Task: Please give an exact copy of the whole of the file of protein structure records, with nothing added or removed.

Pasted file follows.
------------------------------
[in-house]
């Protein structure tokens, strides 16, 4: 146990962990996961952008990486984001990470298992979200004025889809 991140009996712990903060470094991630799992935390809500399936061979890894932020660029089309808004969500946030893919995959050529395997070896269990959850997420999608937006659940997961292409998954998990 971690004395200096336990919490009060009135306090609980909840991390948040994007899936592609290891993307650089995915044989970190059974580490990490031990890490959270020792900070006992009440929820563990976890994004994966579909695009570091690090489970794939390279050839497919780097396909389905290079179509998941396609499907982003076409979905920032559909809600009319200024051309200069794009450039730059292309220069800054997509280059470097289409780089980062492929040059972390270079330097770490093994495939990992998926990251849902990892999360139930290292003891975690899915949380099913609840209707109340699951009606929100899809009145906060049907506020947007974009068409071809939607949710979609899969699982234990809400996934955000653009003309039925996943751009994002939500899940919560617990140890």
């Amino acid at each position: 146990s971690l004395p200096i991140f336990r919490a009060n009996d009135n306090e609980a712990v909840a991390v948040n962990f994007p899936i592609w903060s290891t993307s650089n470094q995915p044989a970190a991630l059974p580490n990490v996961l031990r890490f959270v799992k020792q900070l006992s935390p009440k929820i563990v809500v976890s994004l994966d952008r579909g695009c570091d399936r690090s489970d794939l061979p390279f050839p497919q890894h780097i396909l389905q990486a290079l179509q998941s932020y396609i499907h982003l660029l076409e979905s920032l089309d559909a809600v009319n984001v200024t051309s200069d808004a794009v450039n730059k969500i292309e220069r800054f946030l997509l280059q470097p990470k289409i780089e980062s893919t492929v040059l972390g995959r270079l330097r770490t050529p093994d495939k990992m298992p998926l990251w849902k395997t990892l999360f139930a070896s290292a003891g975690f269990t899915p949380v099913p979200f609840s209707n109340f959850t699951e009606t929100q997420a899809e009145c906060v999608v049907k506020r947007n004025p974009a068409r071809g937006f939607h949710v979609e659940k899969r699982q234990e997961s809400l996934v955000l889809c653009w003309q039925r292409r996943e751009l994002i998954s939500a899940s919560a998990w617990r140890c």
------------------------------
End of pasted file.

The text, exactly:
[in-house]
């Protein structure tokens, strides 16, 4: 146990962990996961952008990486984001990470298992979200004025889809 991140009996712990903060470094991630799992935390809500399936061979890894932020660029089309808004969500946030893919995959050529395997070896269990959850997420999608937006659940997961292409998954998990 971690004395200096336990919490009060009135306090609980909840991390948040994007899936592609290891993307650089995915044989970190059974580490990490031990890490959270020792900070006992009440929820563990976890994004994966579909695009570091690090489970794939390279050839497919780097396909389905290079179509998941396609499907982003076409979905920032559909809600009319200024051309200069794009450039730059292309220069800054997509280059470097289409780089980062492929040059972390270079330097770490093994495939990992998926990251849902990892999360139930290292003891975690899915949380099913609840209707109340699951009606929100899809009145906060049907506020947007974009068409071809939607949710979609899969699982234990809400996934955000653009003309039925996943751009994002939500899940919560617990140890």
């Amino acid at each position: 146990s971690l004395p200096i991140f336990r919490a009060n009996d009135n306090e609980a712990v909840a991390v948040n962990f994007p899936i592609w903060s290891t993307s650089n470094q995915p044989a970190a991630l059974p580490n990490v996961l031990r890490f959270v799992k020792q900070l006992s935390p009440k929820i563990v809500v976890s994004l994966d952008r579909g695009c570091d399936r690090s489970d794939l061979p390279f050839p497919q890894h780097i396909l389905q990486a290079l179509q998941s932020y396609i499907h982003l660029l076409e979905s920032l089309d559909a809600v009319n984001v200024t051309s200069d808004a794009v450039n730059k969500i292309e220069r800054f946030l997509l280059q470097p990470k289409i780089e980062s893919t492929v040059l972390g995959r270079l330097r770490t050529p093994d495939k990992m298992p998926l990251w849902k395997t990892l999360f139930a070896s290292a003891g975690f269990t899915p949380v099913p979200f609840s209707n109340f959850t699951e009606t929100q997420a899809e009145c906060v999608v049907k506020r947007n004025p974009a068409r071809g937006f939607h949710v979609e659940k899969r699982q234990e997961s809400l996934v955000l889809c653009w003309q039925r292409r996943e751009l994002i998954s939500a899940s919560a998990w617990r140890c």